Impact of different nitrogen sources on the production of L-asparaginase by the strain is presented in Figure 3f. The effect of different nitrogen sources on the production of L-asparaginase by the strain was designed by incorporating different organic and inorganic nitrogen sources to fermentation medium containing 1.5% starch. Among them culture medium amended with yeast extract favoured high yields of L-asparaginase as well as cell growth. Yeast extract was recorded as a best nitrogen source for L-asparaginase production by S. tendae TK-VL_333 and E. carotovora EC-11313-48 respectively. Effect of different concentrations of yeast extract on the production of L-asparaginase has been shown in Figure 3g. The optimal level of yeast extract was found to be 1% for obtaining high amount of L-asparaginase and biomass. Yeast extract is crucial for cell growth and enzyme synthesis, but in high concentrations it inhibits the synthesis of L-asparaginase. The optimal level of nitrogen source for L-asparaginase production by S. tendae TK-VL_333 was 1.5% yeast extract13, while it was 1% yeast extract for Streptomyces albidoflavus.11
Besides, incorporation of L-asparagine in the production medium stimulated the synthesis of more L-asparaginase production by the strain. The study of different levels of L-asparagine (0.5-2.5%) revealed that the production of L- asparaginase and cell growth by the strain was high in medium containing 1% L-asparagine (Figure 3h). L-asparagine was reported to be a suitable nitrogen source for L- asparaginase production by Streptomyces venezuelae, S. karnatakensis,9 S. collinus,43 S. gulbargensis12 and P. endophytica.49 Abdel-All et al.50 reported glycerol L-asparaginase yeast extract medium (GAY) as most effective optimum fermentation medium for the synthesis of L-asparaginase by S. phaeochromogenes FS-39.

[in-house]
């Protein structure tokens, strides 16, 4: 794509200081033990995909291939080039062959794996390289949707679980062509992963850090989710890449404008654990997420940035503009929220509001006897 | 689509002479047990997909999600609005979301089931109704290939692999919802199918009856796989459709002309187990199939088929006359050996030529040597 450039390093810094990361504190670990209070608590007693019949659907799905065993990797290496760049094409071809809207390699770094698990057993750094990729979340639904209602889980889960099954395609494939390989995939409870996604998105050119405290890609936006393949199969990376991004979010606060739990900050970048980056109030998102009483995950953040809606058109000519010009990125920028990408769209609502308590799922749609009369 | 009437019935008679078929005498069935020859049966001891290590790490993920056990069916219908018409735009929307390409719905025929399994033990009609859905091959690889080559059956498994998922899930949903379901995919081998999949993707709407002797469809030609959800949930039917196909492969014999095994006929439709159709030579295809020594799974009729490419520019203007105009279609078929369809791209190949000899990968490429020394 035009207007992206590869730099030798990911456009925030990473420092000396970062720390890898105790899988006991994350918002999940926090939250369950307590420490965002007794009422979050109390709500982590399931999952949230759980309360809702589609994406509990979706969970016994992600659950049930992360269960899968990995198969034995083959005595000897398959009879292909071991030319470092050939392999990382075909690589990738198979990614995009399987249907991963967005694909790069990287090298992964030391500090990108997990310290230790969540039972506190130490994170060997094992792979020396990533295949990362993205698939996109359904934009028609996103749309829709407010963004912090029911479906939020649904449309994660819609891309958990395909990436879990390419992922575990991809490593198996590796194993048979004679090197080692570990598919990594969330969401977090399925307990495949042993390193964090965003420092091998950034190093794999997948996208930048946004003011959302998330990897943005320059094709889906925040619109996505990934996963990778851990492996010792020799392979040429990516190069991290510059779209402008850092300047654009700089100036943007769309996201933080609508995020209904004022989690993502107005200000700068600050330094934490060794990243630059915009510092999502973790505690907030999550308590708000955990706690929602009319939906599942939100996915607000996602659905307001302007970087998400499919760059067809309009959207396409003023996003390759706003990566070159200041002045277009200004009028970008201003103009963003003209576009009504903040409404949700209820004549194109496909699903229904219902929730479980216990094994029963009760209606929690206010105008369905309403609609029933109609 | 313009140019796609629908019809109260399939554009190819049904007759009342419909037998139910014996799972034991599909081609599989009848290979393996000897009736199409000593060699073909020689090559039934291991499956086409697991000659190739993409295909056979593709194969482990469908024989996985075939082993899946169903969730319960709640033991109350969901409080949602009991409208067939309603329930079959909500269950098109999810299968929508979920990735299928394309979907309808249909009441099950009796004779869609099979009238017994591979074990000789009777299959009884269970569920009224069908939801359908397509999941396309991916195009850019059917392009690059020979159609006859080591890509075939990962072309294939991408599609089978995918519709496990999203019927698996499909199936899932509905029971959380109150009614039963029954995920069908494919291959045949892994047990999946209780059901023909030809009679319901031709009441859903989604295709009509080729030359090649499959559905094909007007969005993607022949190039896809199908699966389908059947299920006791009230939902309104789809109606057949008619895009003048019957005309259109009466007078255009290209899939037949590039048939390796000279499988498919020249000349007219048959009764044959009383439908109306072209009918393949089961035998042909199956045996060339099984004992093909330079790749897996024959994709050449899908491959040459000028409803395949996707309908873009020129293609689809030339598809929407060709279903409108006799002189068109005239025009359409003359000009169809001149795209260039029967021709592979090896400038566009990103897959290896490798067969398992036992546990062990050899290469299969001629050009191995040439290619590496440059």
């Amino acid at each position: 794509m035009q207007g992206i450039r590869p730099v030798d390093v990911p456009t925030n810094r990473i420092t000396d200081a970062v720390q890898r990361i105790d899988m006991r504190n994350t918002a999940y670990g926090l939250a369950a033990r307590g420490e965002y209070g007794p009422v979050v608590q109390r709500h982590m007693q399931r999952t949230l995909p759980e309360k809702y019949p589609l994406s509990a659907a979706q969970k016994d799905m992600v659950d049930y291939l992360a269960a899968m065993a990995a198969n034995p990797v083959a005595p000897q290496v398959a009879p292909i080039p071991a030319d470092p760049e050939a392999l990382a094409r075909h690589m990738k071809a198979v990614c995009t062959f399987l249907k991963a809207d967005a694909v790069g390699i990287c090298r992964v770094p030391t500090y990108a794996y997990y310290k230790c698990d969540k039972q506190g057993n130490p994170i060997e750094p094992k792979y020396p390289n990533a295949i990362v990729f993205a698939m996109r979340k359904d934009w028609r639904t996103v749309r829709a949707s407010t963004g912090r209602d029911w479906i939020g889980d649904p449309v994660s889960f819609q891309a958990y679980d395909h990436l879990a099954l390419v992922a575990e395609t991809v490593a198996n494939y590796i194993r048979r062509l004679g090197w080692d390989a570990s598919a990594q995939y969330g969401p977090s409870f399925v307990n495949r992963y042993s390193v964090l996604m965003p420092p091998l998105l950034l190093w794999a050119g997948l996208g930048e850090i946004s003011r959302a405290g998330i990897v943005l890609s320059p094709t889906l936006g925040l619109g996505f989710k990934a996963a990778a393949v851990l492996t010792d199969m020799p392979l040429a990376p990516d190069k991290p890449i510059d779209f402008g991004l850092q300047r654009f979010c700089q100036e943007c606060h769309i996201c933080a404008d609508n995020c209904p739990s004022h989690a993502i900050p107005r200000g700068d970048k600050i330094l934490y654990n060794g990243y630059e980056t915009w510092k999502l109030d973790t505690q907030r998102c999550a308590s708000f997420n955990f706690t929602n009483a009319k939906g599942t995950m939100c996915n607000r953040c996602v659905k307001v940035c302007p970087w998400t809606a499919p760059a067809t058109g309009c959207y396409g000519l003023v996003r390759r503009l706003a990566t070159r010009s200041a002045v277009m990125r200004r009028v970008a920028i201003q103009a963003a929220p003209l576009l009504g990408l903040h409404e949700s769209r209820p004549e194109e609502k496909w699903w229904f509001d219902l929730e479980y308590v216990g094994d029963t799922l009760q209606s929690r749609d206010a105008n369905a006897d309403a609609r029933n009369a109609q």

In the present study, the optimal cultural conditions for the production of L-asparaginase by S.labedae VSM-6 were reported. The yield of L-asparaginase by the strain was high in M-3 production medium supplemented with 1.5% starch, 1% yeast extract and 1% L-asparagine with initial pH 8 at temperature 30 °C for 144 h of incubation. This is the first report on the production of L-asparaginase by S.labedae VSM-6.
Optimization of the nutritional and culture condition factors using RSM
Conventional practice of optimizing O-F-A-T is time consuming and demands large number of experiments to determine the optimum points. Optimization applying O-F-A-T requires varying one independent variable while keeping all other factors constant optimized value. This process is extremely time consuming, expensive for large number of variables and this process cannot analyse the interactive effect of the variables and also lead to false conclusions.51 This limitation can be eliminated by employing optimization of all the contributing factors together using a statistical experimental design RSM.52 The tools of the experimental design execute the information rich data and use of RSM has made this method increasingly important. CCD was used to optimize the L-asparaginase production. The present study was under taken to optimize the nutritional and cultural conditions (Incubation time, pH, temperature, concentration of starch, yeast extract and concentration of L-asparagine) using RSM for maximizing the production of L-asparaginase by Streptomyces labedae VSM-6. To study the interactive effect of the six process independent variables on the production of L-asparaginase a CCD having 10 central points leading to a total of 86 experiments were executed. Equation 2 signify the mathematical model in relation to the L-asparaginase production by the interactive effects of the process variables and the second order polynomial coefficient for each term of the equation determined through the multiple regression analysis applying the Design Expert software. Supplementary Table 1 represents the experimental and the predicted values for the L-asparaginase production. Model predicted values are in good agreement with that of the experimental values. The optimized values of the process variables for the L-asparaginase production by Streptomyces labedae VSM-6 was found to be incubation time (6 days), pH (8), Temperature 30 °C, Concentration of Starch, Yeast extract and L-asparaginase was 1.5%, 1% and 1% respectively and in these conditions the L-asparaginase activity recorded was 10.17 IU/ml.
Validation of the model